OpenDime is a Bitcoin USB Stick based on Microchip SAMD21 MCU, and ATECC508A Security Chip

The first time I heard about crypto currencies, specifically Bitcoin, was probably around 2011, and later in May 2012, I noticed a “micro-payments with Bitcoin digital currency” talk at a Barcamp. I did not think much of it at the time, but with hindsights, I should definitely have started to mine some Bitcoins considering the price was $5. Nevertheless, cryptocurrencies appear to be here to stay, and while most transactions occurs over the Internet, Opendime project has made a hardware USB dongle to store Bitcoins, and earlier this year, announced version 2 of their “Verified Bitcoin Credit Stick”.

Hardware specifications of OpenDime v2.0 / v2.1 USB stick:

  • MCU – Microchip / Atmel SAMD21 Cortex M0 MCU
  • Security Chip – Microchip / Atmel ATECC508A Crypto chip with support for SHA-256, TRNG, and public key signing (ECDSA)
  • USB 2.0 interface to connect to a computer
  • Bitcoin seal

The USB stick works like a piggy bank, you can add Bitcoins to it changing the status from new to sealed, but you can not use them until you “break the seal”, that is pushing through the Bitcoin hole that will remove a resistor and change the status to un-sealed.

Once connected to a computer, you can copy some of your files in order to create a randomly generated private-key. The drive won’t save your files, and become read-only. Once this is done, you should see an index.htm file in the stick that you can use to verify the stick, and add Bitcoins from your own wallet. You can then give your OpenDime to somebody to make a payment.  More info can be found in the github repo, full instructions are also located inside the OpenDime, and the video below gives an overview of OpenDime, and shows how to use it.

I’m not sure I get the advantages of using such hardware key for Bitcoin payments, but the company explains it could be used for the following use cases in the FAQ:

  1. Gift someone a Bitcoin. Put it on an Opendime and mail it to them. Simple!
  2. Deliver the payment for a car when you go to pick it up. Just put your payment on an Opendime and hand it over when you get the keys. Private key for car keys!
  3. Load a number of Opendimes with various denominations of Bitcoin. Keep them in your pocket to pay for things through-out your day.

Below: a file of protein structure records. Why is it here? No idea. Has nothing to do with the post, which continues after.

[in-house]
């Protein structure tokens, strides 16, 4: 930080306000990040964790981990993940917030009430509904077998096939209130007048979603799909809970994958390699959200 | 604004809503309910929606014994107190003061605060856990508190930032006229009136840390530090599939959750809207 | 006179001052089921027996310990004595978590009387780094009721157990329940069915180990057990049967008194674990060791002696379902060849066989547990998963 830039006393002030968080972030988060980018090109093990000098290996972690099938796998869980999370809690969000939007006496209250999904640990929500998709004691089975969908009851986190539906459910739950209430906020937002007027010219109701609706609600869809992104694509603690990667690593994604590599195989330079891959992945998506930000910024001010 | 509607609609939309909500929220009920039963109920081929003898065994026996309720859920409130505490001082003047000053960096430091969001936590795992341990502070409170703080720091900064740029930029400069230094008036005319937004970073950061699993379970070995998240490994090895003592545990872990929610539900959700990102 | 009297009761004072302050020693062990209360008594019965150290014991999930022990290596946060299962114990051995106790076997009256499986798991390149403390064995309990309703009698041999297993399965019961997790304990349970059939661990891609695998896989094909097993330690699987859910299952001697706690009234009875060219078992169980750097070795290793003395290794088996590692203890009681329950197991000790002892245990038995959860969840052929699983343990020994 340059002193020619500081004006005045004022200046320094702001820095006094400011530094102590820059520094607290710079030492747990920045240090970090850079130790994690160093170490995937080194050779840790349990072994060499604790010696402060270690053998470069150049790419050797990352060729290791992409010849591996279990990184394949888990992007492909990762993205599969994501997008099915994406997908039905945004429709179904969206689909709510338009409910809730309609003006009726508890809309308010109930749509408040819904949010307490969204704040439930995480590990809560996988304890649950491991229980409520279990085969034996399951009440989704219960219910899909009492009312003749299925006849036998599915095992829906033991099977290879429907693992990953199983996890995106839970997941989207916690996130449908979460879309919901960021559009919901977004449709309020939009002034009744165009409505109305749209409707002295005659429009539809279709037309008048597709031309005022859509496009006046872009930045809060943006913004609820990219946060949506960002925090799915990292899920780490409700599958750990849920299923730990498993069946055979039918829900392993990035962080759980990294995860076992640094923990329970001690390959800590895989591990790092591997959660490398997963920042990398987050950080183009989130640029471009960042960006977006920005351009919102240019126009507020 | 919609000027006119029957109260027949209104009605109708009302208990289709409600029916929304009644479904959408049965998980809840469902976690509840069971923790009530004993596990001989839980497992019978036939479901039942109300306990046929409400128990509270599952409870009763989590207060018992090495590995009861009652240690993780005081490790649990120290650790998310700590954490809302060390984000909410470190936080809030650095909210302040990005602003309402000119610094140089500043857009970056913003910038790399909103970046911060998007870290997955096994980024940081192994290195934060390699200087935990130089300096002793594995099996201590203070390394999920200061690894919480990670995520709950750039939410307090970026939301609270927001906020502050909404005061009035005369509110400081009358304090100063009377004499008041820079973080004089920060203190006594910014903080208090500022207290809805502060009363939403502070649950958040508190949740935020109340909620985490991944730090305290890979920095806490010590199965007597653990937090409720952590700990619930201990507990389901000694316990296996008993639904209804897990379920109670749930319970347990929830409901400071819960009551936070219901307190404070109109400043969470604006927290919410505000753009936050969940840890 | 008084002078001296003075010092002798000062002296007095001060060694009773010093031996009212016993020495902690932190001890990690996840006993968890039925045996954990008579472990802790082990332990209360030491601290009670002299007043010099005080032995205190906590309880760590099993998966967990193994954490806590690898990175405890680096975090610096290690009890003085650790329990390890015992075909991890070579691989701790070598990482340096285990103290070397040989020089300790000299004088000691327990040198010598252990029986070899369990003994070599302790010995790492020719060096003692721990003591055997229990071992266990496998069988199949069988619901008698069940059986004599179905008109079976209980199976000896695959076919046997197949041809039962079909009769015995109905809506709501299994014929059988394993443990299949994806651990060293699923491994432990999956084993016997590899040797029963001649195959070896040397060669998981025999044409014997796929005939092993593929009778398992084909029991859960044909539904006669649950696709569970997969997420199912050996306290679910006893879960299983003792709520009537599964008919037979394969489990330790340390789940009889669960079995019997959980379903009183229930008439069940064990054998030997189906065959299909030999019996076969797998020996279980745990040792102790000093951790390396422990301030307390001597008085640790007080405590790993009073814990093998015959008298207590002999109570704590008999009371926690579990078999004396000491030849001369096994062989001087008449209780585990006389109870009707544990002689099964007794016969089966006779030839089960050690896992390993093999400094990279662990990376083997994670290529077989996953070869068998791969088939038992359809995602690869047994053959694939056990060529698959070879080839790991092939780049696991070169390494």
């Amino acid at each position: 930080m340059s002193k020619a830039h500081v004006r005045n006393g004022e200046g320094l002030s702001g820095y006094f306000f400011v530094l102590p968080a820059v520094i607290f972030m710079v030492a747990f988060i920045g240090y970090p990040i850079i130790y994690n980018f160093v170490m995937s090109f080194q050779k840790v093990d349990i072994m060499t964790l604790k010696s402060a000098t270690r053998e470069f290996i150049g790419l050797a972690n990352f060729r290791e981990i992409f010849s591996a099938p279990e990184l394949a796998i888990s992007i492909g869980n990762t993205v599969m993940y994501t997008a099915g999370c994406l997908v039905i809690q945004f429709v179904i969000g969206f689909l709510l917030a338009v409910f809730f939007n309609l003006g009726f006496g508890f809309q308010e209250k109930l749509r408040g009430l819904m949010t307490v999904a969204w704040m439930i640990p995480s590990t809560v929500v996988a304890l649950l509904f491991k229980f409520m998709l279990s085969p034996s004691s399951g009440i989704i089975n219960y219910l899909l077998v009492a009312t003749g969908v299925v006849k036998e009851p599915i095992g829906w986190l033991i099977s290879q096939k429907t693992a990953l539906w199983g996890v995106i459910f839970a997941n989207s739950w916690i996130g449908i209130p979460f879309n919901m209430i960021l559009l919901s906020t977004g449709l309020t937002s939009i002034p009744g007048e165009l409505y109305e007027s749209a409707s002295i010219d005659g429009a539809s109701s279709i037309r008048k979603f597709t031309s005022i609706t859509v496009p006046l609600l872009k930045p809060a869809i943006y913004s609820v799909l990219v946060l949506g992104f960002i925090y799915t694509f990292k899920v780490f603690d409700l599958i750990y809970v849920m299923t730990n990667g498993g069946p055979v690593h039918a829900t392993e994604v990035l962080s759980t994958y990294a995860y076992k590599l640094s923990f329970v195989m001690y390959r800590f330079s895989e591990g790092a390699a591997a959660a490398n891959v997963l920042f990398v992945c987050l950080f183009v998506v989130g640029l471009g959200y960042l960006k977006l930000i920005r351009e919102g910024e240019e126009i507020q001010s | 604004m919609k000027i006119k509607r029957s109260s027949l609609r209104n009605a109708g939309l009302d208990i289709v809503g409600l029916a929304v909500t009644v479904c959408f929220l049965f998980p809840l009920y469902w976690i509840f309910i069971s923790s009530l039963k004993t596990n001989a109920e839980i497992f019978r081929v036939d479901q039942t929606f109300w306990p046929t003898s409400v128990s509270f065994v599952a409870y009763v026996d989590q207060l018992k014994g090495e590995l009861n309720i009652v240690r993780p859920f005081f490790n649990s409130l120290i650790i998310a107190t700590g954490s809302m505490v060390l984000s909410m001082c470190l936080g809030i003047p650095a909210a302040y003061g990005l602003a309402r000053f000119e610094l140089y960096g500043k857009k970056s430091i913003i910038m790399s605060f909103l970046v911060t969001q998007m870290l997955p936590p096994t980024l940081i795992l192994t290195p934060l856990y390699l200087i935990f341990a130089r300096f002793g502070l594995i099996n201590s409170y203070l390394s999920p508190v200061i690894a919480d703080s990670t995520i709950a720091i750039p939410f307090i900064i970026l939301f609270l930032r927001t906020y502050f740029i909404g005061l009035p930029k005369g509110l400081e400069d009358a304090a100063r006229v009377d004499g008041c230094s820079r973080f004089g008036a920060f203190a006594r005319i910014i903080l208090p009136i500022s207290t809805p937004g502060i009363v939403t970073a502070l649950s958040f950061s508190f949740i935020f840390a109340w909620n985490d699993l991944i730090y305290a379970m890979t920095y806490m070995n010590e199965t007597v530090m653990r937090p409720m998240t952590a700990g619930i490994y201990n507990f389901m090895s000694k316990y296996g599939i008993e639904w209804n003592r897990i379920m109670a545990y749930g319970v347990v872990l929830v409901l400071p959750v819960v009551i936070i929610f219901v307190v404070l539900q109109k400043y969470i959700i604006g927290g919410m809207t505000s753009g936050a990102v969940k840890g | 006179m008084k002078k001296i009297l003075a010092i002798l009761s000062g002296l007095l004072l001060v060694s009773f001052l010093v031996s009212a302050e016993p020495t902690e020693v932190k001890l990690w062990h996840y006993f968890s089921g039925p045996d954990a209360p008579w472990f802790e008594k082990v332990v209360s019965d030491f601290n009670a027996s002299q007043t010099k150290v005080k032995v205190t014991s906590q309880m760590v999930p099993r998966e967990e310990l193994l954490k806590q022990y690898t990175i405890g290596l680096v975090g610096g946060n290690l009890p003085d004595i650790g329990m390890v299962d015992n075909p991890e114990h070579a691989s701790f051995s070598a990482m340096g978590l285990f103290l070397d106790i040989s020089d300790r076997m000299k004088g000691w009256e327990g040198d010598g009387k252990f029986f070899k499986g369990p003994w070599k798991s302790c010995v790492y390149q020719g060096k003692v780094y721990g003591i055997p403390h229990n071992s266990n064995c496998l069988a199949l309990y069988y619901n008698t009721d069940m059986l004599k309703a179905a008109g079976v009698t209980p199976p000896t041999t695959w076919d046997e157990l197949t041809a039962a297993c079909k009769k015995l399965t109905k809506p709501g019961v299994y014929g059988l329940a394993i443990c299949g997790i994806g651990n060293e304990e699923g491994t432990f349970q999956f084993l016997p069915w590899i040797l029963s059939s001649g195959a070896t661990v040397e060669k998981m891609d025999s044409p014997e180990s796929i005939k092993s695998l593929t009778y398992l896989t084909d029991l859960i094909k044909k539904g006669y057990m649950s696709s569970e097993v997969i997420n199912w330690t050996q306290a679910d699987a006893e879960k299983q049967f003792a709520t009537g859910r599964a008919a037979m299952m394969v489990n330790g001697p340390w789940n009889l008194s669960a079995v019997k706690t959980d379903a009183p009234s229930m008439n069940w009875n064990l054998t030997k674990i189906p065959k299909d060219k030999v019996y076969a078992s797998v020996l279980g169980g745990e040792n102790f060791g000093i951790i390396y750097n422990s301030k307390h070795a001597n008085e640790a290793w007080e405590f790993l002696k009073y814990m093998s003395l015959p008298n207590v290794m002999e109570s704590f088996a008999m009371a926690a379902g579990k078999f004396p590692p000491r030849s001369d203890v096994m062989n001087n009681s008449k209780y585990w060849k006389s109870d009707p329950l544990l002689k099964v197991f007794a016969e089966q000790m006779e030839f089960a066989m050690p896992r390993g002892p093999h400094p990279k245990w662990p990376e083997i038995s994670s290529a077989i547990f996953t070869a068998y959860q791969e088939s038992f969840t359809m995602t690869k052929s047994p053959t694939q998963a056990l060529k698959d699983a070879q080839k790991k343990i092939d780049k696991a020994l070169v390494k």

4. Sell Opendimes, preloaded with value, in exchange for gold or other precious metals.
  5. Use this instead of a paper wallet. Just as “compatible” but takes care of generating the private key safely.

If you are interesting you can purchase OpenDime keys starting at $37.50 for one pack of 3 boards, and to up to 8 packs of 3 boards for $300 plus shipping. That’s over $12 per board, so while it acts like “Bitcoin cash”, the hardware price only makes it suitable for larger amounts.

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ceb
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ceb

Nice projet but i think the target people is unrealist. What is the use of usb key in the street without a computer?
If you have a computer, you already have a bitcoin wallet…
More secure?
I prefer an protected by password paper bitcoin and give the password to receiver and change the password each time i want

Peter
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@ceb
(long time blog follower .. first time poster and CTO at Opendime)

Opendime differs from a paper wallets in a critical way: the giver does not know the private key, and cannot snatch back the funds after giving it to you. Since the private key is generated inside the Opendime, and doesn’t leave it (until end of life), as the receiver of an amount on an Opendime, you know that physical possession of the device means you have the Bitcoin.

theguyuk
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theguyuk

You can buy a encrypted flash drive for less, and if they designed one that has a one time key. You could make a reusable encrypted drive.

Then you have precharge cards which you can load with money.

Also would you really want to store £200 or 200 dollars on your keys or key chain?

I am not sold on the idea. I case any wondering, yes I have mined coins, yes I have had bitcoin.

DurandA
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@Peter
To the best of my knowledge, ATECC508A cannot be configured to use secp256k1 elliptic curve (flavor used by blockchains). Do you use a man in the middle (like described in http://blog.enuma.io/update/2016/11/01/a-tale-of-two-curves-hardware-signing-for-ethereum.html) implemented in SAMD21?

Peter
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@DurandA
The ATECC508A is not involved in the Bitcoin keys, so it doesn’t need to do the secp256k1 curve. It is used to authenticate the product (that it’s a real Opendime from our factory) and also the bitcoin payment address. There’s lots more about how we use it in a this technical white paper.